I visited the set for the upcoming short film I Believe in Monsters, a cosy and lively set hosting a dark tale. Directed by award – winning film maker Flaminia Graziadei, spoke to me about her last film Inside out and her future projects.
Formerly began her career in theatre as a dancer and choreographer in Italy, Flaminia moved into cinema 13 years ago and learned on the job by becoming a first AD. Her last film, Inside out, a short 10 minute drama was a success and won Best UK Short Film at this year’s London Independent Film Festival – since then she has travelled around Eastern and Central Europe and USA for the last 5 months, still retaining interest and generating more.
“I drew it up on a dance theatre piece I created in Italy, realising from the positive feedback, people were pretty impressed by the subject” she tells us. The subject is a sensitive one, often left untouched by creatives, focussing on the nature of panic attacks and anxiety, Flaminia chose to express these violent outbursts of emotion through dance and audiences reacted to it – “People who suffered from panic attacks actually thanked me because finally someone had approached the subject, likewise relatives of those who suffered also appreciated it – they felt they could better understand what goes on when their loved ones suffer”.
A stunning piece, starring Aislinn Sands whose character that splits into two and her subconscious representing her anxiety and her attacks communicates through dancing. With first-hand experience and perspective on the matter, Flaminia decided she needed to reach a broader audience with the short film; “I wanted to break boundaries and wanted them [the audience] to understand what happens to people when they suffer an attack and avoid them being labelled. So I decided to picture it in two different languages, the first was through traditional cinema and the second through dance” – a language that has been with her most of her life she added. “I decided to split the single character, she’s a strong and confident high flyer with lots of responsibilities, but she suffers with panic attacks, one day she just splits into two – her subconscious detaches from herself – she doesn’t talk, she only dances. People have fewer boundaries to dance than they have to words.”
Commenting on this year’s awards and quality of films submitted, Festival Director Eric Schultz commended the winners and said “I’m certain we’ll be seeing many great things from these film makers in the very near future”
So taking on a sensitive natured subject wasn’t the only challenging task, she not only wrote and directed Inside Out but also produced it, but nothing was too much when asked how it was undertaking the three biggest roles in the process of film making – she laughs “It was really natural to be honest, I knew what I was talking about, what I was looking for and of course, I had two fantastic performers.” But it can’t be all plain sailing, what are the challenges behind a producer and a director two of the most important roles in the industry? Especially when it comes to your own material; “You battle against yourself. You haven’t got anyone to protect you, just yourself, but you also have to protect your project and budget. I’m naturally more inclined in being an artist and luckily I’m quite pragmatic and well organised, but you need to learn that both of those parts need to work together.”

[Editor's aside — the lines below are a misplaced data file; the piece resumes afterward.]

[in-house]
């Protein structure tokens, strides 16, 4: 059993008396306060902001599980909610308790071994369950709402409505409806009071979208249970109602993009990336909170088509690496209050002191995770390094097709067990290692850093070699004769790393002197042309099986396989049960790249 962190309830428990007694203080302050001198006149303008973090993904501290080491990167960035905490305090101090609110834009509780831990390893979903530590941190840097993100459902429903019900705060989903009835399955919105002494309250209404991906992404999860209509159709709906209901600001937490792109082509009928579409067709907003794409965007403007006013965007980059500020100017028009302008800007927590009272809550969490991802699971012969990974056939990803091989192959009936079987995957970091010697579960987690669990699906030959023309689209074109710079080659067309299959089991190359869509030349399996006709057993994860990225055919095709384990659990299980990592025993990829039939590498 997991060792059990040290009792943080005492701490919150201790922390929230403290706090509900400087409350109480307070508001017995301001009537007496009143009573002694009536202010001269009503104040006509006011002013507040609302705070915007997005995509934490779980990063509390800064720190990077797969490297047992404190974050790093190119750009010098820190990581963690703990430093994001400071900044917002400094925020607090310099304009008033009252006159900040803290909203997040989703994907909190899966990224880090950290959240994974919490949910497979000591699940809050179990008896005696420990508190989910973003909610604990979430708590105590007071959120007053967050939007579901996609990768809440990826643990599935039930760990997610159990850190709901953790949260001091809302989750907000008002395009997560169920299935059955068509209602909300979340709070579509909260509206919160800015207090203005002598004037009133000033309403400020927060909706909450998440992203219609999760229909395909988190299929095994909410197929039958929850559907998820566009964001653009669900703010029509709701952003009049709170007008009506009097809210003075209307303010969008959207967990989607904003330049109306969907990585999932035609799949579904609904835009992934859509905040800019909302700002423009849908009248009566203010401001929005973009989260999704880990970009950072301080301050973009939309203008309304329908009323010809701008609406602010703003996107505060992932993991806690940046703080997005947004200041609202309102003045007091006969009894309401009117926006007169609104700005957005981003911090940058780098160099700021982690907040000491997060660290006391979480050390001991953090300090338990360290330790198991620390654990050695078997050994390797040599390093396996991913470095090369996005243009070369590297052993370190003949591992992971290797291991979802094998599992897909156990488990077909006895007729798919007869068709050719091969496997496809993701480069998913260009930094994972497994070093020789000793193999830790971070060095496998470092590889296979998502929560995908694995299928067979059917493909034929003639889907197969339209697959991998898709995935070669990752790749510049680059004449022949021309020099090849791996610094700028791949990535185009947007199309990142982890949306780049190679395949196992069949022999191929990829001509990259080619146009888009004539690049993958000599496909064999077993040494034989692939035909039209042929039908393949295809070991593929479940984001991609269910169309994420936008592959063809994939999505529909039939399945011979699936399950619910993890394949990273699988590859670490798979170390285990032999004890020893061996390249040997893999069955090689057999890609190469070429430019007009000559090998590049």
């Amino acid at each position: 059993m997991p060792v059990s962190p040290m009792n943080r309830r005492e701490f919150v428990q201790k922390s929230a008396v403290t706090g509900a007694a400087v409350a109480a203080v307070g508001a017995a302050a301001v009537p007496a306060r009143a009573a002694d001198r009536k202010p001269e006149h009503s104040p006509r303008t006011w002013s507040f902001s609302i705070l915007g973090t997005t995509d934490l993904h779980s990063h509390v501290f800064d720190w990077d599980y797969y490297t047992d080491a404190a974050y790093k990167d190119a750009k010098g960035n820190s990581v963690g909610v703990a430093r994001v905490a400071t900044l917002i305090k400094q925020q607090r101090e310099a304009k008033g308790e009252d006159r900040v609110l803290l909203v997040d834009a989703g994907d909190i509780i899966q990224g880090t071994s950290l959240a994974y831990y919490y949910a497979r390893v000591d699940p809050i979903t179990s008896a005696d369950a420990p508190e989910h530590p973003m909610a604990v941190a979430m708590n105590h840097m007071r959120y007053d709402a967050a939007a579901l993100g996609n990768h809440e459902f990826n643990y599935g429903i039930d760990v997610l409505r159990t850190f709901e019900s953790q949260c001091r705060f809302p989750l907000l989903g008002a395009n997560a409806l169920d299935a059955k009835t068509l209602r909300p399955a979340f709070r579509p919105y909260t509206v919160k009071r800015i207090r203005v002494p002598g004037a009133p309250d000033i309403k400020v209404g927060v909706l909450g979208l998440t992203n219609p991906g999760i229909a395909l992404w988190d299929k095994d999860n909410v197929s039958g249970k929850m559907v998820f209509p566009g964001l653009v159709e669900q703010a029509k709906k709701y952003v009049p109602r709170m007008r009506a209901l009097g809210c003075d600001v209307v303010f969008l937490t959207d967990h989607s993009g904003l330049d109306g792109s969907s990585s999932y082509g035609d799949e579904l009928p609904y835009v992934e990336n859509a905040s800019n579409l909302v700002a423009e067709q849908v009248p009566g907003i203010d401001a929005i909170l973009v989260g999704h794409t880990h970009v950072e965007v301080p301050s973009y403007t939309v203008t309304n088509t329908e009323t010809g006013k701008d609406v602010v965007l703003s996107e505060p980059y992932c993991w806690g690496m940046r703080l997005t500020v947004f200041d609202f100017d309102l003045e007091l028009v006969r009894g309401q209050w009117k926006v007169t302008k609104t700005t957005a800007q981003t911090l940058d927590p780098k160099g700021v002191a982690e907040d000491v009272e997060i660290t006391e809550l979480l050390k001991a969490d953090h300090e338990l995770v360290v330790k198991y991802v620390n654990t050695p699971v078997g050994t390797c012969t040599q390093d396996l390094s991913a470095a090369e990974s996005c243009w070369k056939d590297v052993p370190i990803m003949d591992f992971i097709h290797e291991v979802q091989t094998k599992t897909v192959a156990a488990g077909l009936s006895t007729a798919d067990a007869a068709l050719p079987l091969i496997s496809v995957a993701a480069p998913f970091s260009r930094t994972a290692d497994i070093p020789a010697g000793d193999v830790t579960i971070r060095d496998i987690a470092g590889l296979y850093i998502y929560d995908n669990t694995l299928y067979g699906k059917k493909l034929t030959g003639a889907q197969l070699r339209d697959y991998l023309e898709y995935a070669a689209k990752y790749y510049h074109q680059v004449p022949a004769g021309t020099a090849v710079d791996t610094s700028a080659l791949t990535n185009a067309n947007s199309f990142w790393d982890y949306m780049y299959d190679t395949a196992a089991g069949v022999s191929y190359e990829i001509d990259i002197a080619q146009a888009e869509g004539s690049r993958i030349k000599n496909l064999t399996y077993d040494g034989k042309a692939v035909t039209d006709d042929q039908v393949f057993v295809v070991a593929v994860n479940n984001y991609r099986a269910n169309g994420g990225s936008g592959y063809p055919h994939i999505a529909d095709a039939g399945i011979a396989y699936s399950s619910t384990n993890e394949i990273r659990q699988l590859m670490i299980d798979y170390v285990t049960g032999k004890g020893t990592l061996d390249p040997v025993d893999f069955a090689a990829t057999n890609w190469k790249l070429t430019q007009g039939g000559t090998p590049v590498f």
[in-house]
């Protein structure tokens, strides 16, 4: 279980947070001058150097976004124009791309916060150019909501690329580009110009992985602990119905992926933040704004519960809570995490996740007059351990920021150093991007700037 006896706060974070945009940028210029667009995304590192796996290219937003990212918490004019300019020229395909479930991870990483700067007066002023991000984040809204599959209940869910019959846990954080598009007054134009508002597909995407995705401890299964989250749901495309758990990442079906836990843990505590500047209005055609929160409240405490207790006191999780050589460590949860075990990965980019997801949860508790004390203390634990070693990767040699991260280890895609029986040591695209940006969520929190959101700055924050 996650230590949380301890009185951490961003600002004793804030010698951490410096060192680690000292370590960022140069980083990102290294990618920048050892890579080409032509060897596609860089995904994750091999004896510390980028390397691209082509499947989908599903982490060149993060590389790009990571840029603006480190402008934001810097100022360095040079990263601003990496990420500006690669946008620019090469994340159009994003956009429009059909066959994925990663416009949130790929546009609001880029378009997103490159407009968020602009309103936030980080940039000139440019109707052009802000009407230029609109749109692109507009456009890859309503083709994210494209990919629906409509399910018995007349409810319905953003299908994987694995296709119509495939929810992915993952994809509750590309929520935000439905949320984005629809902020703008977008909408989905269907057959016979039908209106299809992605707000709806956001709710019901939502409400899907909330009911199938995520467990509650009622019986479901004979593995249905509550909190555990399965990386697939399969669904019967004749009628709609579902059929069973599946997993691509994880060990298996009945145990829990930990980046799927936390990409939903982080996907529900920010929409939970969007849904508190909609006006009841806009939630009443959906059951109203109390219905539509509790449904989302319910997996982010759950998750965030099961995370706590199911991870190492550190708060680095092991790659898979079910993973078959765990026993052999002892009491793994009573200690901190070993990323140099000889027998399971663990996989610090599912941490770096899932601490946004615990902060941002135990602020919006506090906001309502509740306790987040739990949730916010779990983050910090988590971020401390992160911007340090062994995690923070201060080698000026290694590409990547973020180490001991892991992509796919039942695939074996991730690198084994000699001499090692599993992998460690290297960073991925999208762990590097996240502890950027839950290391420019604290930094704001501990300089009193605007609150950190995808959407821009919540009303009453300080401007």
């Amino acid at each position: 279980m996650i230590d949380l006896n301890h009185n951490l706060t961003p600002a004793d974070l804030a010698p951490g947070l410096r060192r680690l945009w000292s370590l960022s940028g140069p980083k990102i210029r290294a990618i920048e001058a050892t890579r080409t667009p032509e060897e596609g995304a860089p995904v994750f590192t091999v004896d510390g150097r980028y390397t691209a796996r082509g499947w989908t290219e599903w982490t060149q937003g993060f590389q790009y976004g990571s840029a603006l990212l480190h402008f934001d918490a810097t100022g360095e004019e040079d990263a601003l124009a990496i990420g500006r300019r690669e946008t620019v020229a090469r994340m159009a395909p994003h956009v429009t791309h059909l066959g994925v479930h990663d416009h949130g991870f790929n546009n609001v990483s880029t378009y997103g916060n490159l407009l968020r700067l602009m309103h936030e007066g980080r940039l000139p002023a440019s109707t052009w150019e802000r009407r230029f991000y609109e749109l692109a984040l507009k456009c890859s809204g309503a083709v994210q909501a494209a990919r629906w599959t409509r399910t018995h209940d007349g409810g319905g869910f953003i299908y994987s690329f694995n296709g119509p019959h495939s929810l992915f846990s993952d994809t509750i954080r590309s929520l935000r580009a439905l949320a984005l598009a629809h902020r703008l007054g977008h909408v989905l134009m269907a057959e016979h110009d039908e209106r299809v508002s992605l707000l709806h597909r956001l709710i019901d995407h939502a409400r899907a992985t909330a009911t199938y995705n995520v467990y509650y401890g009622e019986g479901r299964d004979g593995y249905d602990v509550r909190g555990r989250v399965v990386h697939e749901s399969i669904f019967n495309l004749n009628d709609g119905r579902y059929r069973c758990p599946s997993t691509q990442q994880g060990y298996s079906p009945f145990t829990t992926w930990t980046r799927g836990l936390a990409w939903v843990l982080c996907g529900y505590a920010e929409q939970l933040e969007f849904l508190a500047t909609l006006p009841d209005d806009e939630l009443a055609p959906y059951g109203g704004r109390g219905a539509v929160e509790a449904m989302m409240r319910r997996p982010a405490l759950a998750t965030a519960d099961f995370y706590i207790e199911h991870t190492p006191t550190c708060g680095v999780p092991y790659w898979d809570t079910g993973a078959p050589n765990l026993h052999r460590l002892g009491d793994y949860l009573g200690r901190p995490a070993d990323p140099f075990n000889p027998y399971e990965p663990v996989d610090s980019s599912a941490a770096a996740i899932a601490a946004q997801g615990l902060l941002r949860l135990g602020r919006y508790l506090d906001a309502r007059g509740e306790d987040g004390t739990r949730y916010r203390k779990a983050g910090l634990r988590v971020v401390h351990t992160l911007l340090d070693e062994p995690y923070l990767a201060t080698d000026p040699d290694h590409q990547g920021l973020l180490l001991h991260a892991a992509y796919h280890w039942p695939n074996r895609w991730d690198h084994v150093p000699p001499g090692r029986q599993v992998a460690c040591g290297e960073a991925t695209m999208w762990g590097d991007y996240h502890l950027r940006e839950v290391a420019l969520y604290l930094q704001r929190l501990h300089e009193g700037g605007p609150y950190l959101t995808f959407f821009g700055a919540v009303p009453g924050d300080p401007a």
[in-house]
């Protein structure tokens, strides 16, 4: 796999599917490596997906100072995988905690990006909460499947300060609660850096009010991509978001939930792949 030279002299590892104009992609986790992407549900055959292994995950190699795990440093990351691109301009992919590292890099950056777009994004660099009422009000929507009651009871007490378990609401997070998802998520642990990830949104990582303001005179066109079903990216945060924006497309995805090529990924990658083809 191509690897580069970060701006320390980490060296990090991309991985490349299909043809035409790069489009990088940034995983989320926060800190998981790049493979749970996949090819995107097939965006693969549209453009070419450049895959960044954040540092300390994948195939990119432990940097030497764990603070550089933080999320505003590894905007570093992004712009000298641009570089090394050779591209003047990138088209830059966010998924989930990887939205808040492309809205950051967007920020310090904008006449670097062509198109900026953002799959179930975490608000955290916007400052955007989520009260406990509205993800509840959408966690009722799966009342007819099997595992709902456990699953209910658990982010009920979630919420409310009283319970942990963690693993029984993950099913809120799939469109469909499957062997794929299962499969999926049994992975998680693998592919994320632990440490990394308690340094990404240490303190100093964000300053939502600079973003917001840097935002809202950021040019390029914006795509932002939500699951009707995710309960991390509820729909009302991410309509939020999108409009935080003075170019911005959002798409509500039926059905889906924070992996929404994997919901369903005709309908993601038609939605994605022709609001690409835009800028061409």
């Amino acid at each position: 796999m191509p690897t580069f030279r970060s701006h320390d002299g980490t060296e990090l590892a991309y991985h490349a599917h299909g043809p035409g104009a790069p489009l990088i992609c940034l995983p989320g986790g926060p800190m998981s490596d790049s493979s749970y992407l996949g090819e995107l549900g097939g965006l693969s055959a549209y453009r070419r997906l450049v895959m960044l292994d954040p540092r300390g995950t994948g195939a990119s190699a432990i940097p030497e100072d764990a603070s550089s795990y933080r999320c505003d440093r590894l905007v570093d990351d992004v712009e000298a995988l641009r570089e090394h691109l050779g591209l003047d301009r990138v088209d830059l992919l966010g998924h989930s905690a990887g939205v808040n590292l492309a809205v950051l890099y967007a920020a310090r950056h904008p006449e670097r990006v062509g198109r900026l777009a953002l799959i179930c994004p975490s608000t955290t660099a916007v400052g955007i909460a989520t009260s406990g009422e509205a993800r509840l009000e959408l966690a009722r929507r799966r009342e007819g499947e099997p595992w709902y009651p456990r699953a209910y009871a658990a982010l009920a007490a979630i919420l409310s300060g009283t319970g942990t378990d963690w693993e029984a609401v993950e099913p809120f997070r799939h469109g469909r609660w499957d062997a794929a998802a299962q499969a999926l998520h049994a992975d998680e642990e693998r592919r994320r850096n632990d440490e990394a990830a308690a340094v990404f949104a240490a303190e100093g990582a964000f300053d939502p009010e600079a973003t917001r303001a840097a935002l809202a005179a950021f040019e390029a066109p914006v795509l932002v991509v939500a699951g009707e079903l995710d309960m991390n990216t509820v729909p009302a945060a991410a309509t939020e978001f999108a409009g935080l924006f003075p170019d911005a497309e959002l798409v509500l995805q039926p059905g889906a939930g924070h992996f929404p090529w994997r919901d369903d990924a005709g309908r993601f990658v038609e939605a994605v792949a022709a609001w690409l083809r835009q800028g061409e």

So what about when it comes down to being female in the industry? Does it come into play? Or should it even be an issue? Flaminia agrees that it isn’t easy; “Having learned as a first AD surrounded by males, it is tough, because believe it or not in this field, people don’t like being told what to do by a woman.”
Not that it has ever deterred her – “I know what I want and I’m not going to give up. Sometimes, I need to find a way around to get what I want – That’s what I am and that’s what I do and have been doing for 30 years of my life!”
Having completed filming I Believe in Monsters, a tender story by Richard Anthony Dartford and adapted by co-producer Sue Green, it a dramatic piece about domestic abuse, revolving around a little girl and how she is confused about what she hears at night. Going back and forth and in between time, Chloe is scared of the ‘monster’ behind her bedroom door at night. A tense and difficult story line leads us into the world of a child and how they witness domestic violence and how it is dealt with – “She doesn’t know if the noises she hears are monsters or something that actually belongs to reality and she discovers that it does.” Once again, Flaminia challenges the barriers in sensitive subjects; “It’s something that’s interesting, I got to play with the border between fears and nightmares and the reality – we don’t know at first if it’s her imagination.”
So what does the future hold for the incredibly tenacious director? Taking on the success of her last work, she hopes to bring I Believe in Monsters to the festival circuits and receive a similar reception as her last piece. Additionally talks of it being considered a prequel are already in motion, “I’m hoping it can be a prequel to the feature film that I’ll direct and we’re co-producing in Wales in October, called The Final Hunting. We already have a distribution contract from the USA and hope to add it to the DVD as a feature and add more breath”
I Believe in Monsters is now in post-production stages and will be released later in the year and The Final Hunting will begin shooting later this year.
For more information and contact details visit:
See the trailer for Inside Out at: http://www.pbshowfolio.com/flaminiagraziadei
Article by: Faye Gentile
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